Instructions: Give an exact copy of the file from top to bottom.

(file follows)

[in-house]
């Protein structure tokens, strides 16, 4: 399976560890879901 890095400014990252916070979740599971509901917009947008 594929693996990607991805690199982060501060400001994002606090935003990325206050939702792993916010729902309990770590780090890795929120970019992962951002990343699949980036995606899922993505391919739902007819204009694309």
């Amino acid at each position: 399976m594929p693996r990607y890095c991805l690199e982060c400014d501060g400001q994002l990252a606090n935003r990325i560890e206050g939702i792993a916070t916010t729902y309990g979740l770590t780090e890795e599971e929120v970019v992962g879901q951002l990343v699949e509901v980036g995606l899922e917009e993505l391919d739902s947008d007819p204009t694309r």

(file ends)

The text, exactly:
[in-house]
């Protein structure tokens, strides 16, 4: 399976560890879901 890095400014990252916070979740599971509901917009947008 594929693996990607991805690199982060501060400001994002606090935003990325206050939702792993916010729902309990770590780090890795929120970019992962951002990343699949980036995606899922993505391919739902007819204009694309």
């Amino acid at each position: 399976m594929p693996r990607y890095c991805l690199e982060c400014d501060g400001q994002l990252a606090n935003r990325i560890e206050g939702i792993a916070t916010t729902y309990g979740l770590t780090e890795e599971e929120v970019v992962g879901q951002l990343v699949e509901v980036g995606l899922e917009e993505l391919d739902s947008d007819p204009t694309r």